3 Senior Dog Athletes Who Defy the Limits

Senior dog running
Some dogs can enjoy canine sports well into their senior or geriatric years.

Many veterinarians classify dogs over age 7 as seniors. Often that means it’s time to pay closer attention to nutrition and key wellness markers. It can also be a time to find new ways to keep your dog active. Physical and mental exercise is important at any age. That’s why some dogs continue canine sports well into their senior — and even geriatric — years.

Think your older dog is ready to try something new? Check with your veterinarian first, as he or she is the best source of information about your dog’s current health. Discuss any limitations your dog has before taking up a new activity.

“Older dogs have so much to offer and so much to teach us,” says Laura Coffey, author of My Old Dog: Rescued Pets With Remarkable Second Acts. “Don’t let their age fool you! Dogs love to be mentally stimulated regardless of their age, and they can astonish you by what they’re still able to do.”

Odyssey: Otterhound, 9 Years Old

In her prime, Odyssey trained in agility two or three times a week. These days — after two litters of puppies and three Best of Opposite Sex wins from the Otterhound Club of America — she only trains a little before events.

Odyssey branched out later in life and began tracking, an event where dogs follow a scent trail. She earned her tracking dog title in 2013. At one point in that competition, owner Joellen Gregory, DVM, says, “She spent about 20 minutes trying to figure out how to get me to make the turn with her so she could continue to follow the scent. She finally walked farther down, around a big tree, and then back to her track so that I would follow. Thank heavens she’s persistent.”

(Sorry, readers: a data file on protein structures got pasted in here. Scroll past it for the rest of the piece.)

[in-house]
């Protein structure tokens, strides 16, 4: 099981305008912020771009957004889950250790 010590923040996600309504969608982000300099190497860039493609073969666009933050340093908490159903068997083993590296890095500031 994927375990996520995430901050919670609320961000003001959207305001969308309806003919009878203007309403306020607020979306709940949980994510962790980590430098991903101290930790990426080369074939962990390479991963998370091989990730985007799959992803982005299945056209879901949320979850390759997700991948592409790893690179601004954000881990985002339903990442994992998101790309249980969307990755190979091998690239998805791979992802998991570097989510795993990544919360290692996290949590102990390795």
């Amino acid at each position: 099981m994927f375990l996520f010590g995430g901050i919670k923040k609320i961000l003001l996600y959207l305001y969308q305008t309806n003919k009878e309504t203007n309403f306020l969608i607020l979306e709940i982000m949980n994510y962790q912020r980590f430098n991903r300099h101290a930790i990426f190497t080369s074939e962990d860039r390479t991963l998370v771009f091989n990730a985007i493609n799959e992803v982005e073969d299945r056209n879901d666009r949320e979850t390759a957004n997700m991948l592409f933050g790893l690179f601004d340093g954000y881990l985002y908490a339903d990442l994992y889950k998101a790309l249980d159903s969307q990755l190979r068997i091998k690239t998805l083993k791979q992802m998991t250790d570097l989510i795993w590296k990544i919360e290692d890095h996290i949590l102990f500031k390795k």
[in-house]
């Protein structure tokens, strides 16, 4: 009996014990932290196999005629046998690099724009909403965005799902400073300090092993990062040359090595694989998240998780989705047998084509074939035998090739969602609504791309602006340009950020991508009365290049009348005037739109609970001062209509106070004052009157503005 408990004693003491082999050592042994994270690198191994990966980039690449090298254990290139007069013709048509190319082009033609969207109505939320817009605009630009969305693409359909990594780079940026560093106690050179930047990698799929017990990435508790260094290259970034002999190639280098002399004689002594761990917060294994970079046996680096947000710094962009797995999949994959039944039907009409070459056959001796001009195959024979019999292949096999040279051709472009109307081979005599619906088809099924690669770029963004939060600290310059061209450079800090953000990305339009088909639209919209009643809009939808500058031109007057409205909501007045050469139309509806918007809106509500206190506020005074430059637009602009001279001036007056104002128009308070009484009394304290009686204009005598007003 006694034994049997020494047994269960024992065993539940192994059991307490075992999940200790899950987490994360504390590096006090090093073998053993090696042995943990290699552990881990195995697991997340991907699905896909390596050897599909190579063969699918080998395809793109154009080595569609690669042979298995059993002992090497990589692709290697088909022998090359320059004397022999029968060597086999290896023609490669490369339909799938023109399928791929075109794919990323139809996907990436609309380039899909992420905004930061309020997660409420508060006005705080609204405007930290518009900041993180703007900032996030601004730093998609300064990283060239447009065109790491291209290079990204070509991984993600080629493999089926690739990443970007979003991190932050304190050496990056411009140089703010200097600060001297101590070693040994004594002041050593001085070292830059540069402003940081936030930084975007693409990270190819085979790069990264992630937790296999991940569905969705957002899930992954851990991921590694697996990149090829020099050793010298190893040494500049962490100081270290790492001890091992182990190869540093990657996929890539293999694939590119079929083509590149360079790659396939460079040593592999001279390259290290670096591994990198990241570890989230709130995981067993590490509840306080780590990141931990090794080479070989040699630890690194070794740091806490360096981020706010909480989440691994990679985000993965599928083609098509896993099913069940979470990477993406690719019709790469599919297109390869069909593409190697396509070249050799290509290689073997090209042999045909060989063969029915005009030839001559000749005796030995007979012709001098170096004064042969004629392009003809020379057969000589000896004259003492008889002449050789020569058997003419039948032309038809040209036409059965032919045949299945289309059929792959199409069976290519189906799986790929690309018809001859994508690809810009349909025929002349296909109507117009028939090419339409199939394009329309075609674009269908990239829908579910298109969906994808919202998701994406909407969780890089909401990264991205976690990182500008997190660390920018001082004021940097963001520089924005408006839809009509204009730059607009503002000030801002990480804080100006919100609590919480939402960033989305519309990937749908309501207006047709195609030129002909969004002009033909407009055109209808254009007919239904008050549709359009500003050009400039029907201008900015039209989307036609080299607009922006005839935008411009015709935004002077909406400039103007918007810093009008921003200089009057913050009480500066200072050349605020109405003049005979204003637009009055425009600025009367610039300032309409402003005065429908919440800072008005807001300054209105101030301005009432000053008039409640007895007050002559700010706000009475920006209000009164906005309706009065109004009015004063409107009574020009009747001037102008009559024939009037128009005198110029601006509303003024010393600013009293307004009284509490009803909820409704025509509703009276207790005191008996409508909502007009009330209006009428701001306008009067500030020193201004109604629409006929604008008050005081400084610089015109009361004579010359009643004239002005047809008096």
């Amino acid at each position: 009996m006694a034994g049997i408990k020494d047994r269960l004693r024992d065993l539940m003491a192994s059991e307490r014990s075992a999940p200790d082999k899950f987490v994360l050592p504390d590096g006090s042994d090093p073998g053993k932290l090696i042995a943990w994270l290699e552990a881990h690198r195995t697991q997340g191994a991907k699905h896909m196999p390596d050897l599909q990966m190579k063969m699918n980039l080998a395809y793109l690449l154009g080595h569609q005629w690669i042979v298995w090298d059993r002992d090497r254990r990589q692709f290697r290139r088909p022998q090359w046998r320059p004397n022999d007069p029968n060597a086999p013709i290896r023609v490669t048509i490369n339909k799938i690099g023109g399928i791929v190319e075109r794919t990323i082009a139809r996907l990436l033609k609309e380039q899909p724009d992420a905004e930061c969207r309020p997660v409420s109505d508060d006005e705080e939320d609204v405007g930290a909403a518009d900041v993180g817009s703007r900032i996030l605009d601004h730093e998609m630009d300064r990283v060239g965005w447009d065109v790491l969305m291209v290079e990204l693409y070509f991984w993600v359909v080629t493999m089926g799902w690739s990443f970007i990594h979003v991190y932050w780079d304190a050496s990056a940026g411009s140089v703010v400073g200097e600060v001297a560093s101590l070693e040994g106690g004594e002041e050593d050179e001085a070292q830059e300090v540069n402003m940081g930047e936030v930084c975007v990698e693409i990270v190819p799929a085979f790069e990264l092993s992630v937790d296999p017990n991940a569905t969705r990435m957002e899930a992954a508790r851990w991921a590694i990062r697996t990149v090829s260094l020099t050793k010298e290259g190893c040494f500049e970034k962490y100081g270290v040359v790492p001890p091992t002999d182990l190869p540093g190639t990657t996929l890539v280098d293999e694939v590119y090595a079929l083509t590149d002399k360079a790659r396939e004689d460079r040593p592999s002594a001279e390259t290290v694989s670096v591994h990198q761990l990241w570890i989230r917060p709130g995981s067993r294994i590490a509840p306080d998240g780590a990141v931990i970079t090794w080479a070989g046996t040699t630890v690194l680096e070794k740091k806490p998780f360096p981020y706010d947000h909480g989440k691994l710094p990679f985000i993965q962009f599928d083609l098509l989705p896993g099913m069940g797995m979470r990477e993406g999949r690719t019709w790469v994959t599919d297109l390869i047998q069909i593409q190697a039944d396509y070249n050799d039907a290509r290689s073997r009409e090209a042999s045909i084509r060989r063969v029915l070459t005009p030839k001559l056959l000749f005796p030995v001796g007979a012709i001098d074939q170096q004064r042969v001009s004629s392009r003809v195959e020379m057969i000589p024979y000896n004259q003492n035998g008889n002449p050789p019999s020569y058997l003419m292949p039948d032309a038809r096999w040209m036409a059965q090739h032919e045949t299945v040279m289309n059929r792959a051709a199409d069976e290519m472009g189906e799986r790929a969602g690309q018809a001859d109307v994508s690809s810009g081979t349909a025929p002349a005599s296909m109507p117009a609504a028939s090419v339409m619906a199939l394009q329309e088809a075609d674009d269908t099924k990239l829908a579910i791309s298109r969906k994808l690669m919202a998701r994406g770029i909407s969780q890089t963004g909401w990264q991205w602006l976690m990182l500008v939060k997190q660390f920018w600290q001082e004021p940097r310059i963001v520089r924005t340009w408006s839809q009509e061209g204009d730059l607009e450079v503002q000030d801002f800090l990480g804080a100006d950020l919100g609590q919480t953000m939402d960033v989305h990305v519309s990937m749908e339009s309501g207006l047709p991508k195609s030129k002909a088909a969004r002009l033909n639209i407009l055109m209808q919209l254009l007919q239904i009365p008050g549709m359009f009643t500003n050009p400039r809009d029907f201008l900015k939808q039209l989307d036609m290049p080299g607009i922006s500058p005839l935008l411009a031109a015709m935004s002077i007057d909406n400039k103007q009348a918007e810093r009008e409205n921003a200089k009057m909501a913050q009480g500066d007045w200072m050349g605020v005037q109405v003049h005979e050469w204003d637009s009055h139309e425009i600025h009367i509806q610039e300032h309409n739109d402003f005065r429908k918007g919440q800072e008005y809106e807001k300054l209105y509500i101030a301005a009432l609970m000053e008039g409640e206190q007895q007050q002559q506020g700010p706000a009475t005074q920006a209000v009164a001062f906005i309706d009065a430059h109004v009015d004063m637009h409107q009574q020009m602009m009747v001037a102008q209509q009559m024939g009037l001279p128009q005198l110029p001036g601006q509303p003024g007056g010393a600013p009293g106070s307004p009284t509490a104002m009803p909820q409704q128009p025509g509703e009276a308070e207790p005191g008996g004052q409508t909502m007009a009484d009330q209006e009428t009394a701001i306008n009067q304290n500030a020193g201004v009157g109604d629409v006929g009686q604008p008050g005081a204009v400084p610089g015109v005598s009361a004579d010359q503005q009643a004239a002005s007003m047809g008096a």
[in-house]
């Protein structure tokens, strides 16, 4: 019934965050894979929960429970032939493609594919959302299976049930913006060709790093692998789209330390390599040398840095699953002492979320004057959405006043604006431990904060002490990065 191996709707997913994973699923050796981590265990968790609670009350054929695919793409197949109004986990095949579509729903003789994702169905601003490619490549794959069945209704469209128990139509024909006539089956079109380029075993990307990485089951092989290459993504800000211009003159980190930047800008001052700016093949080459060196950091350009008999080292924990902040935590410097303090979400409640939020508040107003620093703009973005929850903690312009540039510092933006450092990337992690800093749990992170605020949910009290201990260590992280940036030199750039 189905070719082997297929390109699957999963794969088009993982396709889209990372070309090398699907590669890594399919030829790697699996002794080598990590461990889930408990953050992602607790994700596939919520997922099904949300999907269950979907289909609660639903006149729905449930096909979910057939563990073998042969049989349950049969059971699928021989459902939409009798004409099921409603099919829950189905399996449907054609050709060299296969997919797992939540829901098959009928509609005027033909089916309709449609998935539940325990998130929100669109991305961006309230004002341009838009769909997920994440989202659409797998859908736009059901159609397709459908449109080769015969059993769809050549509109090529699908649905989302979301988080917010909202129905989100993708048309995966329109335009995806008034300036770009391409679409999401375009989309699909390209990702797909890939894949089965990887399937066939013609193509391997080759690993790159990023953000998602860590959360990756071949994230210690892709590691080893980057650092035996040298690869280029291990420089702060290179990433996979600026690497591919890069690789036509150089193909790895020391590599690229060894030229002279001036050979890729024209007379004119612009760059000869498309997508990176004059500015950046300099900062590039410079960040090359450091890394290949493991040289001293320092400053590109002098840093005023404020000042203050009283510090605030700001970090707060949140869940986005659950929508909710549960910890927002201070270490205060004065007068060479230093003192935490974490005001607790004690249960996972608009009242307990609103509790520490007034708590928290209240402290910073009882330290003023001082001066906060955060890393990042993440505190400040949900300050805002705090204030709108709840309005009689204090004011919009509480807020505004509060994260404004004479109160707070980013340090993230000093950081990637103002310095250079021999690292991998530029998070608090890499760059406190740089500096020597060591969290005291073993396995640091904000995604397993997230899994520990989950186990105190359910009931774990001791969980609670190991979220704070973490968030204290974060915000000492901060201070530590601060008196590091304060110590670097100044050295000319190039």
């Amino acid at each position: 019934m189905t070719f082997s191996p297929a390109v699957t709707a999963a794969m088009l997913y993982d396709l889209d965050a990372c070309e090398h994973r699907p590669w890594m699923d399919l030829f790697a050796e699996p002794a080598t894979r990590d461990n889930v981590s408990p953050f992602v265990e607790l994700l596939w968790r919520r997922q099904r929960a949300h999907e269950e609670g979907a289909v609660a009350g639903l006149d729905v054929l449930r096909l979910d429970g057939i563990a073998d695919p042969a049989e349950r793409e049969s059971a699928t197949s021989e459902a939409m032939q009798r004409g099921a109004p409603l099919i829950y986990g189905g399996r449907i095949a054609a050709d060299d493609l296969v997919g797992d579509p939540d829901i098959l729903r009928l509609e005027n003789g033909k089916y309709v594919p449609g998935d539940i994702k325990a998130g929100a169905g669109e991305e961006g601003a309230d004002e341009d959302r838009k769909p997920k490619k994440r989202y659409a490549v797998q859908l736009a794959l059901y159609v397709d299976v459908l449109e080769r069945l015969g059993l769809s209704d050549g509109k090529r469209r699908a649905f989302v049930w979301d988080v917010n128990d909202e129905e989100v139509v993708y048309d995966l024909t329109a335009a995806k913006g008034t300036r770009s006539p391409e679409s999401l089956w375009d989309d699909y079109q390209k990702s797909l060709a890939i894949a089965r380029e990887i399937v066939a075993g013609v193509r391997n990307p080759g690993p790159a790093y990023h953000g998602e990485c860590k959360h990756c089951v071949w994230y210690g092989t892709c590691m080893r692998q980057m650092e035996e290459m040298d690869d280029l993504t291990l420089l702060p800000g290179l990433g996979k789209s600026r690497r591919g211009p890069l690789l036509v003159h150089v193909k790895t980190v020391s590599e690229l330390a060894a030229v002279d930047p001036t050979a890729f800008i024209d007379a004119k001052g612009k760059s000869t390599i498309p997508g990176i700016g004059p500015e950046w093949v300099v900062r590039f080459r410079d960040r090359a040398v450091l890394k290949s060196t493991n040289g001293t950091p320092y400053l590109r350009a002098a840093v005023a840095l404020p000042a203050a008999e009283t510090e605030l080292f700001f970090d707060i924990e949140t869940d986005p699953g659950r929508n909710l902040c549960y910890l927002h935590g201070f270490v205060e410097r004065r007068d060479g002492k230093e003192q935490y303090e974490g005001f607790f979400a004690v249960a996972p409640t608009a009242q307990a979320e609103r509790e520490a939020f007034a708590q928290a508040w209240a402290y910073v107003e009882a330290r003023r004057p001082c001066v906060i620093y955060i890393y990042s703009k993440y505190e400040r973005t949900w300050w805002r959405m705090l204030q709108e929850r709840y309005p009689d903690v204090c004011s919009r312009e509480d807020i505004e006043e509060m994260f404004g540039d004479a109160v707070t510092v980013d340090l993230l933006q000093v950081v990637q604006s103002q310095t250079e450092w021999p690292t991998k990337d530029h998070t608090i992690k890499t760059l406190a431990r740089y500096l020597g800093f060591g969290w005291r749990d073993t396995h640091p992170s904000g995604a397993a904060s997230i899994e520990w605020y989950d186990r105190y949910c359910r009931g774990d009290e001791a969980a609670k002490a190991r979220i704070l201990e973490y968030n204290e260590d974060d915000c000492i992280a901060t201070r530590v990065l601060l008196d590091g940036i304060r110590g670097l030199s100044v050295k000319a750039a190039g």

Not a fan of the heat, Odyssey takes summers off from agility, but she tracks year-round — typically a few times a month for fun, and more often before a competition.

Dr. Gregory credits high-quality food and regular exercise for keeping Odyssey robust. “Staying at an appropriate body condition is essential for a dog’s healthy life,” says Dr. Gregory, who also includes a joint supplement as part of Odyssey’s meal routine.

Charlie Brown: Cocker Spaniel, 11 Years Old

Too wiggly to be a model obedience student as a puppy, Charlie Brown needed to find his passion, so owner Robin Setzer enrolled him in a class where he could try several canine sports.

He took to tracking the fastest, but Charlie Brown also competed in agility and flyball. He holds nearly 20 dog sport titles. His first title came in tracking. “Sometimes, when we would be at the top of a hill tracking on a beautiful, sunny day, he would just stop, look around, and smile as if to say, ‘Life doesn’t get any better than this,’” says Setzer.

A knee injury ended Charlie Brown’s career in both agility and flyball when he was 8. Freestyle, which combines dancing and tricks, helped during his rehabilitation, but Charlie Brown needed more.

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